Singapore is likely to tighten monetary policy this month, for the sixth time in a row, amid persistent price pressures in the Asian financial hub due to global supply chain disruptions.
Eleven out of the 17 analysts polled by Reuters expect the Monetary Authority of Singapore (MAS) would tighten its policy, perhaps for the last time in the current cycle in April, citing the need to tame the persistent elevated inflation.
Among the 11 analysts who see tightening, five think the MAS would steepen the slope only while six think that it would only upwardly re-centre the mid-point of the band.
Adjusting the mid-point is typically seen as a more “aggressive” tool than adjusting the slope.
Instead of interest rates, the MAS manages policy by letting the local dollar rise or fall against the currencies of its main trading partners within an undisclosed band, known as the Singapore dollar Nominal Effective Exchange Rate, or S$NEER.
It adjusts its policy via three levers: The slope, mid-point and width of the policy band.
“We firmly believe that policymakers were much more concerned about near-term price pressures last year. We see concerns shifting to the medium-term, hence the return to slope steepening,” said analysts at the Bank of America.
Six analysts expect no change to monetary policy at all, citing the weak economic outlook.
“Although inflation stayed above the official forecasts, domestic supply prices have slowed amidst falling import prices. Business expectations, the composite leading index and non-oil domestic exports have all turned negative,” said analysts at DBS.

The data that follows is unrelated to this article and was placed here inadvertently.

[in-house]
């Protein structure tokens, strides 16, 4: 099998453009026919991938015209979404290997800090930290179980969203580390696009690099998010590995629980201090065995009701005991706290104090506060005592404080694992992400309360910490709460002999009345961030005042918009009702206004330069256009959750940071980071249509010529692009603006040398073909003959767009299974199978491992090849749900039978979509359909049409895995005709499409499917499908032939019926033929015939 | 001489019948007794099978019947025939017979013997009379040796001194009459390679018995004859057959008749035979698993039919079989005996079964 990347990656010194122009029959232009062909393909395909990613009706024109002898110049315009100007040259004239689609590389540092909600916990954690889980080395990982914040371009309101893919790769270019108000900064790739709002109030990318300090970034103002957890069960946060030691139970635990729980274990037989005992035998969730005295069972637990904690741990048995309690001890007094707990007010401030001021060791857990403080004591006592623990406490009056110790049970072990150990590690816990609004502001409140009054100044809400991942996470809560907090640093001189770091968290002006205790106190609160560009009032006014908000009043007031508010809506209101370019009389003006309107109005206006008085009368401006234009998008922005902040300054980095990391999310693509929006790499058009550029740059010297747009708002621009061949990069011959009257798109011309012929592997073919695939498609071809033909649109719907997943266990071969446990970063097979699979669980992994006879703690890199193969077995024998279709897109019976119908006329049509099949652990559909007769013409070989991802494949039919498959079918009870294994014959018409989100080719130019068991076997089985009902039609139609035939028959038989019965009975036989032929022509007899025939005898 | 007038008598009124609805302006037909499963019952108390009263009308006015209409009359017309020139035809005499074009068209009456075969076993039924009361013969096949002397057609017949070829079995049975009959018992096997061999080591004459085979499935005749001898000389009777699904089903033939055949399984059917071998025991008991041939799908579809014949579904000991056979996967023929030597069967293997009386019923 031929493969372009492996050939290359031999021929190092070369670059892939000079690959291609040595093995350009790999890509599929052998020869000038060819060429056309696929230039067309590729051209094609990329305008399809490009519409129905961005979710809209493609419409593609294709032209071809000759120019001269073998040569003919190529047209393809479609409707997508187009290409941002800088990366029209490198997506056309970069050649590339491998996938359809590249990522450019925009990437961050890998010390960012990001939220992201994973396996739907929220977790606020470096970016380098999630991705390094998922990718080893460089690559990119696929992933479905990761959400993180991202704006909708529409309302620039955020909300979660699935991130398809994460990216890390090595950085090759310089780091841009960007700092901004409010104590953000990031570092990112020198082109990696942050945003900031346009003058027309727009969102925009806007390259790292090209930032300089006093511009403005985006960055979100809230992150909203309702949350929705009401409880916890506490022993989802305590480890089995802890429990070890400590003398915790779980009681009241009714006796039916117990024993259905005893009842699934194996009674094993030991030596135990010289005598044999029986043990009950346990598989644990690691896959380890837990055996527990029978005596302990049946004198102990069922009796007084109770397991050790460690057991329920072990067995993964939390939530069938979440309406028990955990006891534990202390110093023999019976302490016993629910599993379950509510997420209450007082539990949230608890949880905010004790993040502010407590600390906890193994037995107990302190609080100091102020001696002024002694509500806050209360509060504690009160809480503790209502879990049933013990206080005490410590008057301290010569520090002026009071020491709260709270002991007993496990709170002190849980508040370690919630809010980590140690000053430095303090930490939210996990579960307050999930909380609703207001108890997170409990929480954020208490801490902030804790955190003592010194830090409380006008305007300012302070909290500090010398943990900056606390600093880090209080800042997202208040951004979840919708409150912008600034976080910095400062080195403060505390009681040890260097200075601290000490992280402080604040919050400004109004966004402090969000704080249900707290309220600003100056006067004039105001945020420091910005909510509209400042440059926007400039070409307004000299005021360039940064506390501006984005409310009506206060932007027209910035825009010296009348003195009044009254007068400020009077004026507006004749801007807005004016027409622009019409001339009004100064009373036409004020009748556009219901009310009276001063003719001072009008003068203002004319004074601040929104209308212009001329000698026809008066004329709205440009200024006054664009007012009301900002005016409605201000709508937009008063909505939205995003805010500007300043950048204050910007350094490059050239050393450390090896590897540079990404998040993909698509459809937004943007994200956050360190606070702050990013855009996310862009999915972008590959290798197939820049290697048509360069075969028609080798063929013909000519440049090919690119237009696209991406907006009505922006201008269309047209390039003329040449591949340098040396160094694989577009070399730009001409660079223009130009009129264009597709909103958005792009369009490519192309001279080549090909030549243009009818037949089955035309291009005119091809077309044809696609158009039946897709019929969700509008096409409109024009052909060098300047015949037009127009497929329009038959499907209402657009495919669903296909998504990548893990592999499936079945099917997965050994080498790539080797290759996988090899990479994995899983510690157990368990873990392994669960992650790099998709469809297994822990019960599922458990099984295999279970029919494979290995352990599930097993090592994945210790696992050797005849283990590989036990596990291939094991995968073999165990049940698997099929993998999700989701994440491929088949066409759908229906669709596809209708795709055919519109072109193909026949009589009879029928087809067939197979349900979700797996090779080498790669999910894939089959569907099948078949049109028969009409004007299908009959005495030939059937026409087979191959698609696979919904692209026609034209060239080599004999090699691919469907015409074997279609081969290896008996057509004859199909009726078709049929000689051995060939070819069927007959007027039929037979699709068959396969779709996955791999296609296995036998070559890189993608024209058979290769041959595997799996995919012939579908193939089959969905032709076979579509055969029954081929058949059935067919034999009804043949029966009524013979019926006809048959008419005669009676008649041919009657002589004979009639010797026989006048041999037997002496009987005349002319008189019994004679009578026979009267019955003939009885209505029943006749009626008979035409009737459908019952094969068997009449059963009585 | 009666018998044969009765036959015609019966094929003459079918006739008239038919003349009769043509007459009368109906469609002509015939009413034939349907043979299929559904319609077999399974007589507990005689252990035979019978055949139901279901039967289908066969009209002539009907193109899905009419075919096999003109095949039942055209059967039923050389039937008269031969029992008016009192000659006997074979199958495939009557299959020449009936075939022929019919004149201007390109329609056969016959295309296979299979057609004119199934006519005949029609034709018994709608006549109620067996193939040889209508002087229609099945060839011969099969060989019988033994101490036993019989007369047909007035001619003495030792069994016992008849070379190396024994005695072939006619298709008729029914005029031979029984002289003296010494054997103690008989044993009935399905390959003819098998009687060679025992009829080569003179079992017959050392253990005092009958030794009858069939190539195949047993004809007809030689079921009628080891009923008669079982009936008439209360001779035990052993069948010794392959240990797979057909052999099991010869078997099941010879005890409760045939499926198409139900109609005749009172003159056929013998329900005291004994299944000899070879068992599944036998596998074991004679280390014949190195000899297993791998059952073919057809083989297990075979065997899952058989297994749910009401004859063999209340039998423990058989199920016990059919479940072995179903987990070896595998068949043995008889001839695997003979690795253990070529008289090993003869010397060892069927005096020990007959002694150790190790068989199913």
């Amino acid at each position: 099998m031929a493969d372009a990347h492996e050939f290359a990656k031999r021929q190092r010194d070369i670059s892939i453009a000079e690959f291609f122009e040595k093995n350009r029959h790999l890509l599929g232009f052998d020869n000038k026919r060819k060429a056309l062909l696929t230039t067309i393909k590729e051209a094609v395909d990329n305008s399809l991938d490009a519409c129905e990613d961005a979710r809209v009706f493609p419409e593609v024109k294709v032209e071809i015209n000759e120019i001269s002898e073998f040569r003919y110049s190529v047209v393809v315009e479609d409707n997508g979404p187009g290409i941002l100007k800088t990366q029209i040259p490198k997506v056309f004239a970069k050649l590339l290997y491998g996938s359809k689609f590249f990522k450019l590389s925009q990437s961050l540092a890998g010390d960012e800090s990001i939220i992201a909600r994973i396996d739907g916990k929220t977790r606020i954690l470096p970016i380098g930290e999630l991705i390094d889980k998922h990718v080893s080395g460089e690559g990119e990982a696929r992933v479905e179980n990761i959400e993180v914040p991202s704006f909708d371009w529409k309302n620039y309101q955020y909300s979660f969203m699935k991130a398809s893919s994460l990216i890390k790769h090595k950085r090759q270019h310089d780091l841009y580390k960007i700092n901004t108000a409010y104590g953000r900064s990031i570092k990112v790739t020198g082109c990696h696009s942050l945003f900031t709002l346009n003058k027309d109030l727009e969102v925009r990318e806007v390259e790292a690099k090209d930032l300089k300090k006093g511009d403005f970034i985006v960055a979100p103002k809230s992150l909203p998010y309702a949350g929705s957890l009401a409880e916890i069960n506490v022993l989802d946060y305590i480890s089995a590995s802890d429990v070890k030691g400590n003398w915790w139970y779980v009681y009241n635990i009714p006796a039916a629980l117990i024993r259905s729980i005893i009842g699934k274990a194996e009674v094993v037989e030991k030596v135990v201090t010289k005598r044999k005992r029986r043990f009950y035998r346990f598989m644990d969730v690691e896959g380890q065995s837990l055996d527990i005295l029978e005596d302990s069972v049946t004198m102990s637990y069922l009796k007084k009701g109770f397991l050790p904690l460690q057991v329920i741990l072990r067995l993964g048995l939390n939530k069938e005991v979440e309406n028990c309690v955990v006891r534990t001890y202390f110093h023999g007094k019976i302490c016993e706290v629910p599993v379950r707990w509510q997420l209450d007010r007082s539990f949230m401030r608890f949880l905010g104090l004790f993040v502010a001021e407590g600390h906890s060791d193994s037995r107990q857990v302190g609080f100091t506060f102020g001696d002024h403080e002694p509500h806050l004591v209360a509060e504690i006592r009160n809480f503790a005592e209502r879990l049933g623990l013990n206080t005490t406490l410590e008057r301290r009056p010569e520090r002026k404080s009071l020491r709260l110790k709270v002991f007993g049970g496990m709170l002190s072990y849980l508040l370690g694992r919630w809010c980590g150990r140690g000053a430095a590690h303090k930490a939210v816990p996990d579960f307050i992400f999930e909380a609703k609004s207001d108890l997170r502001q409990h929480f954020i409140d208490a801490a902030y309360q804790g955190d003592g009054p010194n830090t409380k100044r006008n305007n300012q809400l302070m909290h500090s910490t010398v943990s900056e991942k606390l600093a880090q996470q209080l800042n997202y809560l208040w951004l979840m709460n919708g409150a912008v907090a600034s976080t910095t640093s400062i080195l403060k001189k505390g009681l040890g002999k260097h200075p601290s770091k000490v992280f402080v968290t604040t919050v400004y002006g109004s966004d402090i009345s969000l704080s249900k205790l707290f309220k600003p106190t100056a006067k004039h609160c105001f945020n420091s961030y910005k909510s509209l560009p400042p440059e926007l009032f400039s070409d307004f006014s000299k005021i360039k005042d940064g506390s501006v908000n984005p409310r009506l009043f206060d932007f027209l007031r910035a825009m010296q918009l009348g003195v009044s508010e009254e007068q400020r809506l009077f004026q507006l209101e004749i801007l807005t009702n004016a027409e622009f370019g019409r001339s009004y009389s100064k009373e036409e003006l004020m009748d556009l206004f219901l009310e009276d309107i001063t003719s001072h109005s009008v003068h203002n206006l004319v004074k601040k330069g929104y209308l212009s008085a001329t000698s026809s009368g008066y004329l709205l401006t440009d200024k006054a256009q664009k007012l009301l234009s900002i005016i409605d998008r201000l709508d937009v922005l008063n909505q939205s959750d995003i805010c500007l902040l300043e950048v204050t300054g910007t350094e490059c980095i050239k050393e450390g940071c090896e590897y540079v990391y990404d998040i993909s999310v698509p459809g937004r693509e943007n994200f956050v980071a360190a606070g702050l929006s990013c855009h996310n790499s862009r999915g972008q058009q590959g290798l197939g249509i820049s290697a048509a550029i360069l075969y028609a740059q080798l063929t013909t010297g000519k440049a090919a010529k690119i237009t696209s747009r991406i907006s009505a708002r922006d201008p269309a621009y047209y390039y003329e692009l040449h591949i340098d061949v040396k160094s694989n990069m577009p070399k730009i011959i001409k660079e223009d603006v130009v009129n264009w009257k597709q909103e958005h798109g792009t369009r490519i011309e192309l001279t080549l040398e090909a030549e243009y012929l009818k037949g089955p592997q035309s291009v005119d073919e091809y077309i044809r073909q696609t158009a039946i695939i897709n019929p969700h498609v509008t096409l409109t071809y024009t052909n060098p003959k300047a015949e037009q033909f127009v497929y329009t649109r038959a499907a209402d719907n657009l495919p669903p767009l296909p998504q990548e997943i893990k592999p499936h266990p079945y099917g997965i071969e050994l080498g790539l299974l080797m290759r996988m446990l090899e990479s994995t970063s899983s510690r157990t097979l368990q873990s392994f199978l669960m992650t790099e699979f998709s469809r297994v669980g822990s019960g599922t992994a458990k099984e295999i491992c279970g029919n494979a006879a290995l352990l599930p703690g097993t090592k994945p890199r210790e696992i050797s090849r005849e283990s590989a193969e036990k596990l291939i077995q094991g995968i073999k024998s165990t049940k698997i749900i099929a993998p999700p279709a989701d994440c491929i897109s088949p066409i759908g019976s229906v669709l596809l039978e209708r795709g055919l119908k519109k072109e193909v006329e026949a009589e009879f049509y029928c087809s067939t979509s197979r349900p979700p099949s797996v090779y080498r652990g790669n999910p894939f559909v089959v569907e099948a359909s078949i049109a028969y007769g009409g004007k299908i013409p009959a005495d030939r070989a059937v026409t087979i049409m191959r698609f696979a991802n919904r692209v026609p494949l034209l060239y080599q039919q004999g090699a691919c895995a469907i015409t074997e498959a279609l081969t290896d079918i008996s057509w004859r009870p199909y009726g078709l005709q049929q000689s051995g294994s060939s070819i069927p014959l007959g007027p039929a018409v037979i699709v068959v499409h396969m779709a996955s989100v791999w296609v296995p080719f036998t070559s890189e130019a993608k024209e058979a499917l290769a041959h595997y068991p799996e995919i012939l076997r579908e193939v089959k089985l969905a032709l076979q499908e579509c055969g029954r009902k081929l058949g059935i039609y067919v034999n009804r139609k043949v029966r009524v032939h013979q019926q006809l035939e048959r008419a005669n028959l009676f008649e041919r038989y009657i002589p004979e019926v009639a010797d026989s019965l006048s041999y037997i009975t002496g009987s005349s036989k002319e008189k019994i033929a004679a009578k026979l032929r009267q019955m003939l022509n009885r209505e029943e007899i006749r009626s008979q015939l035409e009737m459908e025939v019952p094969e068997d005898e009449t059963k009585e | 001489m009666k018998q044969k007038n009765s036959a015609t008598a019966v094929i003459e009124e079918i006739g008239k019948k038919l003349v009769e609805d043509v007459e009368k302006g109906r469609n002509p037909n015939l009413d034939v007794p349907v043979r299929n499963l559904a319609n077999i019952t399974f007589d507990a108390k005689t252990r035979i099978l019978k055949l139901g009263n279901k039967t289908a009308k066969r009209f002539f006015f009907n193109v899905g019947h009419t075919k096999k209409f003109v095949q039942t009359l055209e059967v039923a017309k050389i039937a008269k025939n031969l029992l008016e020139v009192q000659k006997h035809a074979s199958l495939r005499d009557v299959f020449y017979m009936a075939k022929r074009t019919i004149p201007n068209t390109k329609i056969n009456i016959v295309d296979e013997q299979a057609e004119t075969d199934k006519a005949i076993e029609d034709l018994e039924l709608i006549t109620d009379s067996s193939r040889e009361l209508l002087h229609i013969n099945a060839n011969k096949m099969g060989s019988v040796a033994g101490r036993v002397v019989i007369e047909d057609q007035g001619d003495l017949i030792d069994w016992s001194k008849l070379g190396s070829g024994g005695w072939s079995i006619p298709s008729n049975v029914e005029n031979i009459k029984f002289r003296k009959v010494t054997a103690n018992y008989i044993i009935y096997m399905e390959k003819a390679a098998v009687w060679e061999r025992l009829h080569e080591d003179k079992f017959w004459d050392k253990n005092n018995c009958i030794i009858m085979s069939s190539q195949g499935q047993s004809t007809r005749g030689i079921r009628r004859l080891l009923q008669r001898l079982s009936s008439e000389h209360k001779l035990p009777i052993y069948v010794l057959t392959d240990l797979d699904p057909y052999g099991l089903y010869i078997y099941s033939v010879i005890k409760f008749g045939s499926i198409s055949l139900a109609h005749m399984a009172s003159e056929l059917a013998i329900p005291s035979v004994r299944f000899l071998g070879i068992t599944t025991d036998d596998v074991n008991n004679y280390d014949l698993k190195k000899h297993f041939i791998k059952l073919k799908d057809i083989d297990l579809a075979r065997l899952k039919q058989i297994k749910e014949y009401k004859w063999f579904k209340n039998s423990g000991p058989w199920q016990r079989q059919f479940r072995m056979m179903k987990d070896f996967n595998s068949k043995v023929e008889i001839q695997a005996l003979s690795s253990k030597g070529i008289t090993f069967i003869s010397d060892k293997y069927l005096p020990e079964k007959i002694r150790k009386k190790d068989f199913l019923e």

“Given that Singapore is a price taker in the global economy, keeping the status quo on the SGD NEER policy is consistent with the trend of major central banks moving from dovish hikes towards hawkish pauses,” they added.
Singapore’s non-oil exports have contracted for five straight months.
The central bank is expected to release its next semi-annual monetary policy statement no later than Apr 14.
The MAS has tightened monetary policy five times in a row, with the latest in October in a scheduled review. It typically holds two policy meetings each year though conducted it two additional out-of-cycle decisions last year as consumer prices surged.
Singapore’s core inflation has remained at around a 14-year high in recent months at 5.5 per cent.
MAS has said core inflation was likely to stay at about 5 per cent for the early part of 2023.
It has also projected a core inflation rate of between 3.5 per cent to 4.5 per cent in 2023, with headline inflation coming in at between 5.5 per cent and 6.5 per cent.
The government had projected gross domestic product growth to ease to 0.5 per cent to 2.5 per cent this year, from 3.6 per cent in 2022.
Singapore removed all of its COVID-19 curbs in February this year and expects the tourism sector to recover to pre-pandemic levels by 2024.